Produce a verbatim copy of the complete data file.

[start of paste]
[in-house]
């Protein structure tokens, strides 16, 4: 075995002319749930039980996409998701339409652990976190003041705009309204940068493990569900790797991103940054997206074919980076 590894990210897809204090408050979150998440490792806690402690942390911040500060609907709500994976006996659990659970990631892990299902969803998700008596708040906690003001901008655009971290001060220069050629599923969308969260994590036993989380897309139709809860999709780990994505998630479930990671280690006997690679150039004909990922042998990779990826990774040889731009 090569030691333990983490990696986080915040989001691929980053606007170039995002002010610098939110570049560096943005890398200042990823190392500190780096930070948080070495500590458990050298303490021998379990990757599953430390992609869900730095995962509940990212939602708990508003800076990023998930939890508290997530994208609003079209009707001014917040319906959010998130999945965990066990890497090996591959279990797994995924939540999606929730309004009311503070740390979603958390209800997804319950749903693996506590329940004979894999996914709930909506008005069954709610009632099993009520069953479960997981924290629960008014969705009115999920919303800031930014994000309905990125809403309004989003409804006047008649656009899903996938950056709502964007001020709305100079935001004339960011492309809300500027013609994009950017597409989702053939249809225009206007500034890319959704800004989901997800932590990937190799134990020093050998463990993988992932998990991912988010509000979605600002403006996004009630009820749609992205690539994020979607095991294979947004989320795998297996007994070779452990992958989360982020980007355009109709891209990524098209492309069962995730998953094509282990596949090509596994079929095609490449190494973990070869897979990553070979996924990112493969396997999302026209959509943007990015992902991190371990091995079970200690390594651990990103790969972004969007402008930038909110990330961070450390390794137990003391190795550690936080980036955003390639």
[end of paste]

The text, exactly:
[in-house]
């Protein structure tokens, strides 16, 4: 075995002319749930039980996409998701339409652990976190003041705009309204940068493990569900790797991103940054997206074919980076 590894990210897809204090408050979150998440490792806690402690942390911040500060609907709500994976006996659990659970990631892990299902969803998700008596708040906690003001901008655009971290001060220069050629599923969308969260994590036993989380897309139709809860999709780990994505998630479930990671280690006997690679150039004909990922042998990779990826990774040889731009 090569030691333990983490990696986080915040989001691929980053606007170039995002002010610098939110570049560096943005890398200042990823190392500190780096930070948080070495500590458990050298303490021998379990990757599953430390992609869900730095995962509940990212939602708990508003800076990023998930939890508290997530994208609003079209009707001014917040319906959010998130999945965990066990890497090996591959279990797994995924939540999606929730309004009311503070740390979603958390209800997804319950749903693996506590329940004979894999996914709930909506008005069954709610009632099993009520069953479960997981924290629960008014969705009115999920919303800031930014994000309905990125809403309004989003409804006047008649656009899903996938950056709502964007001020709305100079935001004339960011492309809300500027013609994009950017597409989702053939249809225009206007500034890319959704800004989901997800932590990937190799134990020093050998463990993988992932998990991912988010509000979605600002403006996004009630009820749609992205690539994020979607095991294979947004989320795998297996007994070779452990992958989360982020980007355009109709891209990524098209492309069962995730998953094509282990596949090509596994079929095609490449190494973990070869897979990553070979996924990112493969396997999302026209959509943007990015992902991190371990091995079970200690390594651990990103790969972004969007402008930038909110990330961070450390390794137990003391190795550690936080980036955003390639």